Don’t know what to do when your child is upset? Use these effective strategies to help calm your angry child.
Anger is a difficult emotion to talk about, deal with, and confront, especially in small children, precisely because they have very BIG emotions and little self-control.
In fact, part of parenting means helping children learn how to appropriately and effectively deal with their emotions – even when you have to teach this lesson 1 thousand times before they get it!
First, remember that all feelings are valid! It’s perfectly ok for you or your child to feel anger and outrage (especially at an injustice – perceived or real), but what you do with that anger is the important part.
Remember, kids, especially very small ones, are just beginning to learn what their emotions are, how to manage them, and appropriate ways of expressing them (especially in public!).
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Here are some specific things you can do to calm an angry child.
What to do before your child gets angry
Self-control takes a long time to develop and small children especially need help to manage their emotions and behavior. This is primarily because their prefrontal cortex (the part of the brain that is in charge of planning, impulse control, and managing emotions) doesn’t fully develop until age 25 (yikes!).
Don’t worry – you don’t have to wait until then to see improvement in your child’s ability to handle difficult emotions. There are many things you can do to help your children regulate their emotions and develop self-control.
You can work to prevent escalations. If you know your child is triggered by certain situations or activities, be actively present to help diffuse anger before it escalates out of control.
You can help them with coping techniques. When your kids are calm, teach them coping skills (deep breathing, counting, etc.) and practice them often.
All of this will require lots of patient practice (as with most things when raising little kids) and will not go perfectly every time. Be patient and persevere!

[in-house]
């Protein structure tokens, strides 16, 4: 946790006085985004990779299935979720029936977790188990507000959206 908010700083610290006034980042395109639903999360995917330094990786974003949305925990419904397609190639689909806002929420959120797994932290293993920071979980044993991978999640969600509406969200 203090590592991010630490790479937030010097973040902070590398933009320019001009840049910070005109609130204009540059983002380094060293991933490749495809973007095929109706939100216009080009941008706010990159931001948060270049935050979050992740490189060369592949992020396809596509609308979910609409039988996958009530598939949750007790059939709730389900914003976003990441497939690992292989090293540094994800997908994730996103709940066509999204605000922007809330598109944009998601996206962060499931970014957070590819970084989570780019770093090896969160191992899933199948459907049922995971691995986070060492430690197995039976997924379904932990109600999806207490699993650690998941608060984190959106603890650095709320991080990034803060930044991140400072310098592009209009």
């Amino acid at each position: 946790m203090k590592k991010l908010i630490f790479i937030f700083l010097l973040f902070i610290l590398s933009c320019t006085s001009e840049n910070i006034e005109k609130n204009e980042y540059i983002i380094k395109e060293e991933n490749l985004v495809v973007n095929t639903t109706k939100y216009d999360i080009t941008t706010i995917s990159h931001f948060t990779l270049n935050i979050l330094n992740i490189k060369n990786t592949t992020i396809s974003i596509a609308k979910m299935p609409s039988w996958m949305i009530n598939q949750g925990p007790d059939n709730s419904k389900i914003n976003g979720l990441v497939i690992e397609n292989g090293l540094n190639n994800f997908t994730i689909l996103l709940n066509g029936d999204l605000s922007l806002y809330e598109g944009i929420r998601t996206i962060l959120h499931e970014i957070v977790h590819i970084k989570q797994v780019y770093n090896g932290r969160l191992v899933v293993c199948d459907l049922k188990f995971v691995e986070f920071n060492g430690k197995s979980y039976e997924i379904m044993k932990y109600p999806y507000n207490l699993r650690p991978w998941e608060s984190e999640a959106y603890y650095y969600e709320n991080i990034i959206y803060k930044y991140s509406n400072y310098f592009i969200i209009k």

What you can do to calm an angry child
When your child is in the midst of strong angry feelings or a big outburst of angry emotions, you cannot reason with him, because his ability to process information is limited. Repeat after me, you cannot reason with him!
As adults, we want to reason our way out of difficult situations, but when your child is overwhelmed with difficult emotions you need to wait until he calms down before you can talk with him because he can’t stop and process through difficulties with logic the same way as an adult can.
The most important (and probably most difficult) thing you, as a parent, can do is to remain calm. Yelling back won’t help (ask me how I know this!).
I know how hard it can be to stay calm when your kids are very upset. I used to think frustrating thoughts like “They’re driving me crazy” or “I just want to escape”, but now I find that I stay calmer by repeating helpful phrases in my head. Things like:
- My child is having a hard time.
- I can be calm and set a good example.
- Let me help her manage her feelings.
- I would be upset if that happened to me too.
It also helps to slow down and take a few, deep deliberate breaths before immediately reacting (as long as no one is in physical danger).
Related: Anger management tips for Moms
Stay present and show your child that you are there to help by repeating a calming phrase or word:
- I’m here.
- I love you.
- I understand you are mad.
- It’s ok to be angry.
Children need parents who are consistently calm and confident. No one is perfect and you won’t always be that way, but your effort and apologies are what counts.
Four steps to take when your child is angry
- Acknowledge her feelings
Teach your child to recognize and name her feelings.
You can say: You seem really frustrated right now.
Everyone wants to feel heard and understood.
You can say: I would also be angry if someone took my toy.
- Establish boundaries to keep everyone safe
You always want to make sure your child and others around her are safe. Establish a rule and hold it firmly. It could be something like “It’s ok to feel mad, but not ok to hit (throw items, break things, or be rude and disrespectful)”.
You can say: I understand you are really angry, but you cannot hit your sister.
- Encourage your child to practice a calming technique